Verse 12 begins with an explanation.  Paul wants the Philippians to know that his suffering has a purpose and it is to further the gospel of Jesus Christ.  Even while in prison, Paul has been talking about and preaching Jesus Christ.  As a result of Paul’s faithful witness, “many of the brethren in the Lord wax confident by Paul’s bonds and are more bold to speak the word without fear” (verse 14).  Paul is in bonds for the cause of Christ.  He is not a criminal nor has he committed any immoral act that would require his imprisonment.  Rather, he is detained while awaiting his trial.

In verse 15 Paul talks about the others who preach Christ out of envy and strife, and some out of goodwill.  As we saw in last week’s lesson the motive behind what you do is important.  The question is why do you do, what you do.  Paul is not deterred or discouraged by those who preach Christ out of envy and strife.  Instead, he recognizes that Christ is being preached regardless of the motive and that’s where Paul has placed his faith.  Even if people are trying to hurt him, Paul recognizes that the cause of Jesus Christ is bigger than his situation.  Paul being “set for the defense of the Gospel” is a key component, intertwined in the very being of who Paul is. 

Verse 19 reinforces Paul’s confidence in Jesus Christ.  He is confident that this situation is going to work out for the furtherance of the cause of Christ regardless of his personal outcome.  His expectation and hope is based on the prayers of the saints and the provision of the spirit of Jesus Christ.  But what is more important is his complete confidence in the final result.  For Paul, living meant serving Jesus Christ and dying meant being delivered from his suffering. 

Context:  

Sometimes bad things happen to good people.  It’s just not fair.  It’s not right, it’s hard to watch, experience, and even more difficult to understand.  But Paul is providing an example for us in this text.  When our lives are lived to give God glory, we can respond to bad situations and unfair, hurtful, and evil circumstances with a faith that God knows, God sees, and God cares.  Paul’s confidence in God was absolute.  To use today’s vernacular, Paul was essentially saying, I don’t care what you say or what you do, Jesus Christ is the savior of the world and He is my savior in every situation.  Paul not only found comfort in this way of living but he also found joy.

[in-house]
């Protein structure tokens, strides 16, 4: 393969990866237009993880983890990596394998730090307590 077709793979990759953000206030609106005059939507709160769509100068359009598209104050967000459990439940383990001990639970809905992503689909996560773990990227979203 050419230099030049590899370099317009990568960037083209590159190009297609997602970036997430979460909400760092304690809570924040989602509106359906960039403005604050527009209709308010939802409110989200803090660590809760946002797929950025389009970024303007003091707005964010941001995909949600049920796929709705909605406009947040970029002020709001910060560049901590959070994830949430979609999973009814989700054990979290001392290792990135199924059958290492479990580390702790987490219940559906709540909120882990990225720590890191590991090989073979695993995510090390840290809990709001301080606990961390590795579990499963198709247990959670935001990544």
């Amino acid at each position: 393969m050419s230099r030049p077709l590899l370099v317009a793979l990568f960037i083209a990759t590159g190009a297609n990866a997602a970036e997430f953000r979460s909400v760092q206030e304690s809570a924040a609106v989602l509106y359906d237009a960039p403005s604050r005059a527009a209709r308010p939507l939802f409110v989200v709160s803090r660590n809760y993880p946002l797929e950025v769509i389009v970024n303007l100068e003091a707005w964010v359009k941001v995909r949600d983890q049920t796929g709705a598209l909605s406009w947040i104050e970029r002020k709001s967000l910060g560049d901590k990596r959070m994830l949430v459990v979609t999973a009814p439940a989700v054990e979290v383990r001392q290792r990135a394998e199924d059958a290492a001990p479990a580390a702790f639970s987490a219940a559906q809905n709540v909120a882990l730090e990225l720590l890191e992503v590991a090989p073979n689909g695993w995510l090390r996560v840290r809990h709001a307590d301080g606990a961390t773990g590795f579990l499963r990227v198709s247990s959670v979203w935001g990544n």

Key Characters in the text:

Paul – He is an Apostle of Jesus Christ because he met Jesus on the road to Damascus.  The most prolific writer of New Testament books and martyred for his faith in Jesus Christ. 

Key Words (not necessarily in the text, but good for discussion)

Martyr – a person who voluntarily suffers death as the penalty of witnessing to and refusing to renounce a religion.

Motive – Something (such as a need or desire) that causes a person to act.

Credibility – the quality or power of inspiring belief.

Themes in this Lesson: 

  1. It is well with my soul.
  2. A suffering servant.
  3. Joyous living in trying circumstances
  4. Hymn: My hope is built on nothing less

Questions:

1.  Romans 8:28 tells us that all things work together for good of those who love God and are the called according to God’s purpose.  How did Paul’s situation work together for good?

2.  Verse 12 says “Now I want you to know, brothers and sisters, that what has happened to me has actually served to advance the gospel”.  Was Paul addressing something scandalous?  If so, in what way?

Concluding thought: 

I often pray that I have placed my faith, trust, and confidence in God and God alone.  Paul demonstrates what that really means in this text.  Paul preaching Jesus in prison and writing of his joy in Christ while imprisoned is pure faith in a saving, delivering, and redeeming Jesus. 

Preview of Next Week’s Lesson:

Next week lesson continues in Philippians.  Again, Paul addresses the problems of contentious attitudes of strife and vainglory and he provides a better way to deal with contention and disagreement.